Six track and field athletes suspended were caught in “biological passport” tests, which measure changes in an athlete’s blood profile. Another three were apprehended in re-tests of samples from last year’s world championship. Inna Eftimova, of Bulgaria, tested positive for synthetic growth hormone, while the samples of the Ukrainians Nataliya Tobias and Antonina Yefremova both contained traces of synthetic testosterone. All three have been banned for two years.

The Moroccan runner Abderrahim Goumri, who finished third in the London marathon and second in the New York marathon in 2008, was among the six athletes who had irregularities in their “biological passports”. The others were: Russians Svetlana Klyuka, who finished fourth in the 800m at the Beijing Olympics; the 2011 European indoor 800m champion Yevgenia Zinurova; and Nailya Yulamanova; long-distance runners Irini Kokkinariou of Greece; and Turkey’s Meryem Erdogan.

The nine suspensions came after it was revealed that the Moroccan 1,500m runner Mariem Alaoui Selsouli had also tested positive for a banned diuretic. The 28-year-old had been the hot favourite to win 1,500m gold in London when she ran three minutes 56.15 seconds to win the Paris Diamond League at the Stade de France earlier this month. A silver medallist at the world indoor championships this year, she has already served a two-year suspension for doping and now faces a lifetime ban under World Anti-Doping Agency (WADA) rules.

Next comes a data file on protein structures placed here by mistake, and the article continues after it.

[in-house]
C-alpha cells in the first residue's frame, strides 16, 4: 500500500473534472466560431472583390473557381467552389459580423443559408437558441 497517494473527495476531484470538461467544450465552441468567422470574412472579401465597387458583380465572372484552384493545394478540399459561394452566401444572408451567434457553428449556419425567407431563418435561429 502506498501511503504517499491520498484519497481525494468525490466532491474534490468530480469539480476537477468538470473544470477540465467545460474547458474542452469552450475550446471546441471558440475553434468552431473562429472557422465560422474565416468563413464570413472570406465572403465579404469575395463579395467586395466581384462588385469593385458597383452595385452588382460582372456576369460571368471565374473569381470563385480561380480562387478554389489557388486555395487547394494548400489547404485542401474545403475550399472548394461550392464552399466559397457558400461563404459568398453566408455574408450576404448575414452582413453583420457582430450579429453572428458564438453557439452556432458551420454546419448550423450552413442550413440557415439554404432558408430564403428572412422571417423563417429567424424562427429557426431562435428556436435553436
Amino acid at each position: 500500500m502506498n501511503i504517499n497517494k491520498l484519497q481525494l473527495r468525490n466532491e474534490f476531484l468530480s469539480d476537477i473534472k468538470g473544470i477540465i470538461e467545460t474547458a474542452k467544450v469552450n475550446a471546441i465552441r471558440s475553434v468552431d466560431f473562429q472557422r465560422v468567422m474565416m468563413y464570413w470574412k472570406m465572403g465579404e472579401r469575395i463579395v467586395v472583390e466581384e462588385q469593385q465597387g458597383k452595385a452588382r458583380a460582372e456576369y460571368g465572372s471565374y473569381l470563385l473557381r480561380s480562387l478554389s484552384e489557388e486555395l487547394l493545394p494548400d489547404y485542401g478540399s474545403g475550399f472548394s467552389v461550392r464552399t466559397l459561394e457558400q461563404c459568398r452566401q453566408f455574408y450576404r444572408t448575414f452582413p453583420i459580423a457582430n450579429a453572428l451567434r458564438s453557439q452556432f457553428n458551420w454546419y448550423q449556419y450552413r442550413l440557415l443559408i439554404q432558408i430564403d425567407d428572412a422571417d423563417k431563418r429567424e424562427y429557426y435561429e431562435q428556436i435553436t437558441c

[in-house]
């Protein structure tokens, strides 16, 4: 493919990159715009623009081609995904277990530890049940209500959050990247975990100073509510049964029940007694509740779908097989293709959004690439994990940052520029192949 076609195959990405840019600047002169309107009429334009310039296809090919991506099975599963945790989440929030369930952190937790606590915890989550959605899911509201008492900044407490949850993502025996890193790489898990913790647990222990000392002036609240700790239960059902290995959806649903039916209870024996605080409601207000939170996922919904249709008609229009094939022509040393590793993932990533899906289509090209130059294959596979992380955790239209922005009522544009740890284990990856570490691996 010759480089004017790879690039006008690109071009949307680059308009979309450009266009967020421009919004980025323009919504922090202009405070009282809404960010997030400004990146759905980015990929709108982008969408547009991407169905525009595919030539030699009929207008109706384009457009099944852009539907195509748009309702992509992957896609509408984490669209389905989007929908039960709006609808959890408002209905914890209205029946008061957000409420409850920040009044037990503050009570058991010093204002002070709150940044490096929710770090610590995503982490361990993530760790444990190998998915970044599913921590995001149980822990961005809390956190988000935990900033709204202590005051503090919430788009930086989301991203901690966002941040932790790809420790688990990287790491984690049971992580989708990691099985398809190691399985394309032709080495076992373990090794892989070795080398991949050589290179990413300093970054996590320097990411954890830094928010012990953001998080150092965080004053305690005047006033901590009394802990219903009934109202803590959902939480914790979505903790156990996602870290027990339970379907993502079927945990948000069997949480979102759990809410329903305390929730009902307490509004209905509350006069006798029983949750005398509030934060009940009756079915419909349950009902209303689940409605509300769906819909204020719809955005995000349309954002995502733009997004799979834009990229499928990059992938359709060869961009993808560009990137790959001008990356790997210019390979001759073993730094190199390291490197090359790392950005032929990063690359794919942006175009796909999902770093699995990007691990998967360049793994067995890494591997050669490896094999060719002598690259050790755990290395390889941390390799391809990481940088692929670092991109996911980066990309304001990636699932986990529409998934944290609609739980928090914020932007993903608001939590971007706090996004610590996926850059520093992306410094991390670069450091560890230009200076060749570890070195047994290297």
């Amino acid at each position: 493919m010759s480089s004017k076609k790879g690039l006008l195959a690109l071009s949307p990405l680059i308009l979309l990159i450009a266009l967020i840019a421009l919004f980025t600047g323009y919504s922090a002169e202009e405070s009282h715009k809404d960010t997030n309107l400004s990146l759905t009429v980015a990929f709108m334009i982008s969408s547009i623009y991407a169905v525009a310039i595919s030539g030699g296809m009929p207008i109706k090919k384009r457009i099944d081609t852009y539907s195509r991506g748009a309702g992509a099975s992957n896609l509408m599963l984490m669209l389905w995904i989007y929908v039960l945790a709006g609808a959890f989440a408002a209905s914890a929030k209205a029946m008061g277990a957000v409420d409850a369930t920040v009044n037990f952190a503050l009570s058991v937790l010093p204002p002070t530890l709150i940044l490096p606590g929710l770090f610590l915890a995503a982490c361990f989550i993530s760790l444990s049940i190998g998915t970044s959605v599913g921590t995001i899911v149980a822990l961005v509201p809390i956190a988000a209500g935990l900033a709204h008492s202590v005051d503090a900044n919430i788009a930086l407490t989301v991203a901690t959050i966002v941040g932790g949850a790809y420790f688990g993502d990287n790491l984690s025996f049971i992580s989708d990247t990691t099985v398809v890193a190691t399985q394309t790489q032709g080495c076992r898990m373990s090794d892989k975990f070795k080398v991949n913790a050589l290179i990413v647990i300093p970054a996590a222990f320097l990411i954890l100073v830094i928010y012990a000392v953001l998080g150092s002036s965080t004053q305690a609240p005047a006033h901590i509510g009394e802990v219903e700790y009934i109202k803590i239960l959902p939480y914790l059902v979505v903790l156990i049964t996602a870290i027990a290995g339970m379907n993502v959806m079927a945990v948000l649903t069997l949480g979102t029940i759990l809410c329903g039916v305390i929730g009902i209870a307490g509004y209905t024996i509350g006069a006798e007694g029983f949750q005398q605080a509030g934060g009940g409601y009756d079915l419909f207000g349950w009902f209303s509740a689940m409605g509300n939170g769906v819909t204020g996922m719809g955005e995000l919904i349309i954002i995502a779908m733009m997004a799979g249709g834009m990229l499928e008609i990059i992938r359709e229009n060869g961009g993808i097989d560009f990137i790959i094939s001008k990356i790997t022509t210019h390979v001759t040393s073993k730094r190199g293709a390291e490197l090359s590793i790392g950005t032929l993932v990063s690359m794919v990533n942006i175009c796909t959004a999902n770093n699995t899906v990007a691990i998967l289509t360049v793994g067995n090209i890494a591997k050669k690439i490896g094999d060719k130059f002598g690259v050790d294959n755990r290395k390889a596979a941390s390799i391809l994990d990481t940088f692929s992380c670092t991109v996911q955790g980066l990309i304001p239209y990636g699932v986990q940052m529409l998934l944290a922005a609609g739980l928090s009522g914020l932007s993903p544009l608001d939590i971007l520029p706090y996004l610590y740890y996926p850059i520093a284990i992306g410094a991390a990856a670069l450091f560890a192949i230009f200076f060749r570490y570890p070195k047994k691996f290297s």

Italian race-walking hero tests positive for EPO

The most interesting story among this group was from Italian walker and 50km gold medallist from Beijing, Alex Schwazer, who unusually among those who test positive, admitted doping. Schwazer, told his doping tale in great, and sometimes disturbing, detail. His story clashed starkly with the athlete’s clean-cut image that is highlighted in a ubiquitous Italian advertisement for Kinder chocolate bars set in the idyllic Alps where he lives.

After studying how to take and buy the drug on the internet, he said he flew to Turkey in September 2011 for three days, exchanged 1500 euros for Turkish lira, went to a pharmacy and bought EPO over the counter. He kept the drug in his refrigerator and told his girlfriend, figure skater, Carolina Kostner that they were vitamins.

He said he took the EPO only in the month leading up to the Games, that he had acted alone, and denied that he had taken performance enhancing drugs before the Beijing Games. He challenged the Olympic authorities to re-examine his blood from four years ago.